OLBERMANN: But, the - I think what Teehan is referring to is specifically outcomes on the field, which is a point we've discussed before. We're not just talking about a player doing well by cheating, but we're talking about the team he plays for doing well by cheating, by at least his measure, and who knows if there were any other contributors to it. Does this raise the question of whether or not a team should be, in some way, punished - I mean, you would have to look at the Dodgers' extraordinary finish last year, when Ramirez joined them at the end of July, and say, was that valid? Is there some way - should there be an asterisk on not Manny Ramirez, but the Dodgers and would that change the game's reaction to this stuff, if something like that took place.

JUSTICE: That's the logical conclusion to all of this. You know, during - you have talked to players and they say, hey, I gave a home run to a guy that I know he was doing it. I was facing a pitcher that had been throwing 89 two years ago, now throwing 95. The logical conclusion is all the races were impacted.

Look at who won the 2002 national league pennant, the San Francisco Giants. And so it played a role. That's right. And as we're going to look at the leader boards, the record books and all that - you know, I know you love the baseball reference book. But, it just looks different now. You're going to have to go through there and go, this doesn't count; this doesn't count.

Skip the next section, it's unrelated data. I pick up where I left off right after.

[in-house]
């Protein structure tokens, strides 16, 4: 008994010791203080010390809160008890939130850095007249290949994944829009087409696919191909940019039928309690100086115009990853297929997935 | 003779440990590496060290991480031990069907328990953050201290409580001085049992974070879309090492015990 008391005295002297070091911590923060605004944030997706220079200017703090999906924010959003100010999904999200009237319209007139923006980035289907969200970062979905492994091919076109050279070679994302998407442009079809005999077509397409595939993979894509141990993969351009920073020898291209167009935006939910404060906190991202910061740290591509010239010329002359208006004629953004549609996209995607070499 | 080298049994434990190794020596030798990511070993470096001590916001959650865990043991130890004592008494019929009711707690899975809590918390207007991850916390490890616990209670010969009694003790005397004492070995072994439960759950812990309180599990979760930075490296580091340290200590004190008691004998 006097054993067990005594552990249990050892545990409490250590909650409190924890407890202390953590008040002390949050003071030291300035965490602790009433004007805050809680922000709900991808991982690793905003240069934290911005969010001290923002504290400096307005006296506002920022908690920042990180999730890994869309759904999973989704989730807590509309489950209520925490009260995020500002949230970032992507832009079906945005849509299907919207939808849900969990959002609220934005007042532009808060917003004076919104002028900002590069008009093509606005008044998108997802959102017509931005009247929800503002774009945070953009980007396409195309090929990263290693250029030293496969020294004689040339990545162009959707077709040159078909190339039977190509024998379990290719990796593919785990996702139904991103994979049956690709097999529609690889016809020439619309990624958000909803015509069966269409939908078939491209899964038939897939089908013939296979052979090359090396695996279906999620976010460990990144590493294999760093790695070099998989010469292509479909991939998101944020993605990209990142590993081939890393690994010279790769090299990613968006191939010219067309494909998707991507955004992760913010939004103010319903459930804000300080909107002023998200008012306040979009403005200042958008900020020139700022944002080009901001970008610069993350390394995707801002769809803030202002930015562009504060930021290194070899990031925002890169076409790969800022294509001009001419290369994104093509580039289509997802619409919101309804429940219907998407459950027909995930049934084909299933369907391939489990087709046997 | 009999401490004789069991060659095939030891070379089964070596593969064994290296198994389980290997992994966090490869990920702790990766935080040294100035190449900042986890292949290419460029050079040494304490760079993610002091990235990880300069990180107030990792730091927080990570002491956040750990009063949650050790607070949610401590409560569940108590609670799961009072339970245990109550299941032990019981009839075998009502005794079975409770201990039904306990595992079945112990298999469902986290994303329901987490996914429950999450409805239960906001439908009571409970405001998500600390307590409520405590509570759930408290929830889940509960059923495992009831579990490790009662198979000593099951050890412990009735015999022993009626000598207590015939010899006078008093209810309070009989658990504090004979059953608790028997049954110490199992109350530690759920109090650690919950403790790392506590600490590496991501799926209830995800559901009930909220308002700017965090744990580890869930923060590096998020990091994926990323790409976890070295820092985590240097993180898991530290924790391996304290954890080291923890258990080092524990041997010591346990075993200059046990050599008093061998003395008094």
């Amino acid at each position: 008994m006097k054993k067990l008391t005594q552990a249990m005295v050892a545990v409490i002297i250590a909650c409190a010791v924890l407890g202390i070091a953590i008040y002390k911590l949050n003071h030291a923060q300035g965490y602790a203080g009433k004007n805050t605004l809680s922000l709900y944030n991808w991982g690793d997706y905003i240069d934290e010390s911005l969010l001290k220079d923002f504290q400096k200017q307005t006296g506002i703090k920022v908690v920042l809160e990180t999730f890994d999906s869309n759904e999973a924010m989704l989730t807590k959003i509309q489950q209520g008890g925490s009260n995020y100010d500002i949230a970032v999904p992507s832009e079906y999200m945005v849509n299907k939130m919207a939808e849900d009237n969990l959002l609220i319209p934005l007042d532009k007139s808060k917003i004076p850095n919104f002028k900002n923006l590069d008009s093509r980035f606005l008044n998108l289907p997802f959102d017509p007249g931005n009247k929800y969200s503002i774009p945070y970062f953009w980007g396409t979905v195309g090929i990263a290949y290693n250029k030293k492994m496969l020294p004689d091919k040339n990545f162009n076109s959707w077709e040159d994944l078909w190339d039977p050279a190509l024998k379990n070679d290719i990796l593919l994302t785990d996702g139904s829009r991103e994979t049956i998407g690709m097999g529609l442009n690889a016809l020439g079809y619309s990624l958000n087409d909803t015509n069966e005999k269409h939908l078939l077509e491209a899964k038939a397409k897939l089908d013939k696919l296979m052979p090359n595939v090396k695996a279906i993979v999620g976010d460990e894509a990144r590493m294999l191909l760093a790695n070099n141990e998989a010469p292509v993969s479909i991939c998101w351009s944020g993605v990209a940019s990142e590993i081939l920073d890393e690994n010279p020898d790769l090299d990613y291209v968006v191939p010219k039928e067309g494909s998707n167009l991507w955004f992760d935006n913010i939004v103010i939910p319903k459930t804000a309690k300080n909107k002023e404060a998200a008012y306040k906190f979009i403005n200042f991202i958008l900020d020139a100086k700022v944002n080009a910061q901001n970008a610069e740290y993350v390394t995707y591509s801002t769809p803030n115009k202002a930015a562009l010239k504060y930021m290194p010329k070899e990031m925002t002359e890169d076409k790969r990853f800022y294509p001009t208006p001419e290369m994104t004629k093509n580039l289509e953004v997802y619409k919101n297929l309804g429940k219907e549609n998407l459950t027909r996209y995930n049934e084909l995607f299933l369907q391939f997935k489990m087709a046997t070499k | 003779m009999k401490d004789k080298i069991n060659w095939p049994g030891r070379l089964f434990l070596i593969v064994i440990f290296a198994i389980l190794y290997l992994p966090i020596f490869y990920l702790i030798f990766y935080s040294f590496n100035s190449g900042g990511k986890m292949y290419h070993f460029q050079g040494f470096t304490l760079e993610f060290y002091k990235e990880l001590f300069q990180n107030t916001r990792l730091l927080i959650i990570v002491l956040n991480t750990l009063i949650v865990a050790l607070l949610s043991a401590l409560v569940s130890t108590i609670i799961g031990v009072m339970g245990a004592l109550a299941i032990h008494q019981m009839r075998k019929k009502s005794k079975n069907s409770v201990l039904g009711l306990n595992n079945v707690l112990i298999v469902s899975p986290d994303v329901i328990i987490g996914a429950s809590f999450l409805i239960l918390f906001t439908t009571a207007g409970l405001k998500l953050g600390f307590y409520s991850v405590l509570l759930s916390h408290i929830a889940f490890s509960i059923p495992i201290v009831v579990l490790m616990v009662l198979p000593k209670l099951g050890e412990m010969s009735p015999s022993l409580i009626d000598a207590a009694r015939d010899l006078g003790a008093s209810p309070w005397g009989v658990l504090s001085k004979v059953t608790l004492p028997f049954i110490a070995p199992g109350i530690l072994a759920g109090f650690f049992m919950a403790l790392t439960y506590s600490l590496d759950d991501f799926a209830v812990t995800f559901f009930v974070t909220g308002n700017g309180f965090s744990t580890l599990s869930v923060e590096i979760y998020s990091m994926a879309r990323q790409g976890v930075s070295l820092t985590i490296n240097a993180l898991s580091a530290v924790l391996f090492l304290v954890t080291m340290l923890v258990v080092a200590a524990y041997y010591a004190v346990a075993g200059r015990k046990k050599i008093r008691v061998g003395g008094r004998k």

So it's the same with the teams. As far as putting asterisks, that sort of thing, I don't think that's a road we want to go down, because we aren't going to get everybody.

OLBERMANN: Last point, we always wonder about this, tool is it ever going to make an impact on the other players? Is anybody going to be scared straight?

JUSTICE: I think some players are. I think younger players are. But I think the superstars feel like the rules that the others play by don't apply to them. And as many times as doctors and trainers tell them, do not put anything in your body that we don't approve of, they're going to be guys that think, hey, I can get away with it. I mean, that's been true since this thing started.

OLBERMANN: Women's fertility drugs, for God's sake. You don't need a doctor to tell you don't put a women's fertility drug. It's just - it's and old Bill Cosby sketch.

JUSTICE: You want to say - when Manny comes back, you want him to say, Manny, would you explain that again to us.

OLBERMANN: Exactly, in a deeper voice. Richard Justice of the "Houston Chronicle," great thanks. I'm sure we'll unfortunately talk about this again.

JUSTICE: Thank you, Keith.

OLBERMANN: That's Countdown for this the 2,198th day since the previous president declared mission accomplished in Iraq. I'm Keith Olbermann, good night and good luck.